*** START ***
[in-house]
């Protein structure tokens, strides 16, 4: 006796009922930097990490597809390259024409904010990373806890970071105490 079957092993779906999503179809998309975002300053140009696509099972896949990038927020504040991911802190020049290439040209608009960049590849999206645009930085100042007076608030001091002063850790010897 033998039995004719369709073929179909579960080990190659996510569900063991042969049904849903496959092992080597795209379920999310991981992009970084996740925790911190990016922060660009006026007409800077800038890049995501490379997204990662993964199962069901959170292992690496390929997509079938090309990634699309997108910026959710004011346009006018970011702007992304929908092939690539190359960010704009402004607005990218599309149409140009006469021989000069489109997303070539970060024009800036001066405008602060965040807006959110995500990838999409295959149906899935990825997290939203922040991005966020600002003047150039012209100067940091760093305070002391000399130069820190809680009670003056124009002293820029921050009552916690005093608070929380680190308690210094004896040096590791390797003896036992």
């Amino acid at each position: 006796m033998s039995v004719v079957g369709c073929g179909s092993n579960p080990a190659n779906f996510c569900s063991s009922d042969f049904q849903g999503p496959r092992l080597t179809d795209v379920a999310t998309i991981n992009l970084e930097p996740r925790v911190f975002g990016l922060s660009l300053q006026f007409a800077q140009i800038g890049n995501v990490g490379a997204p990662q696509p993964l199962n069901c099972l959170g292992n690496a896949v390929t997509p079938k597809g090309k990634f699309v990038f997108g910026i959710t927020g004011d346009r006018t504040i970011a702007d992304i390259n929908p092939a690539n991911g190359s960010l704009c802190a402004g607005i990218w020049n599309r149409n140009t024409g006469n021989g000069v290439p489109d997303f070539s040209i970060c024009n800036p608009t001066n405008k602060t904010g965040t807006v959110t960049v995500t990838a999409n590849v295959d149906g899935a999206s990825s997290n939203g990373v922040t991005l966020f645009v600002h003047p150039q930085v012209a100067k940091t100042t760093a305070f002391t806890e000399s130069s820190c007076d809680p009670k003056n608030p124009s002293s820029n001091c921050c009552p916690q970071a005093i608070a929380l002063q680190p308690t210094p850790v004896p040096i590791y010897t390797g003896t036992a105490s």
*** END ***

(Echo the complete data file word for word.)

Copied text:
[in-house]
């Protein structure tokens, strides 16, 4: 006796009922930097990490597809390259024409904010990373806890970071105490 079957092993779906999503179809998309975002300053140009696509099972896949990038927020504040991911802190020049290439040209608009960049590849999206645009930085100042007076608030001091002063850790010897 033998039995004719369709073929179909579960080990190659996510569900063991042969049904849903496959092992080597795209379920999310991981992009970084996740925790911190990016922060660009006026007409800077800038890049995501490379997204990662993964199962069901959170292992690496390929997509079938090309990634699309997108910026959710004011346009006018970011702007992304929908092939690539190359960010704009402004607005990218599309149409140009006469021989000069489109997303070539970060024009800036001066405008602060965040807006959110995500990838999409295959149906899935990825997290939203922040991005966020600002003047150039012209100067940091760093305070002391000399130069820190809680009670003056124009002293820029921050009552916690005093608070929380680190308690210094004896040096590791390797003896036992």
């Amino acid at each position: 006796m033998s039995v004719v079957g369709c073929g179909s092993n579960p080990a190659n779906f996510c569900s063991s009922d042969f049904q849903g999503p496959r092992l080597t179809d795209v379920a999310t998309i991981n992009l970084e930097p996740r925790v911190f975002g990016l922060s660009l300053q006026f007409a800077q140009i800038g890049n995501v990490g490379a997204p990662q696509p993964l199962n069901c099972l959170g292992n690496a896949v390929t997509p079938k597809g090309k990634f699309v990038f997108g910026i959710t927020g004011d346009r006018t504040i970011a702007d992304i390259n929908p092939a690539n991911g190359s960010l704009c802190a402004g607005i990218w020049n599309r149409n140009t024409g006469n021989g000069v290439p489109d997303f070539s040209i970060c024009n800036p608009t001066n405008k602060t904010g965040t807006v959110t960049v995500t990838a999409n590849v295959d149906g899935a999206s990825s997290n939203g990373v922040t991005l966020f645009v600002h003047p150039q930085v012209a100067k940091t100042t760093a305070f002391t806890e000399s130069s820190c007076d809680p009670k003056n608030p124009s002293s820029n001091c921050c009552p916690q970071a005093i608070a929380l002063q680190p308690t210094p850790v004896p040096i590791y010897t390797g003896t036992a105490s």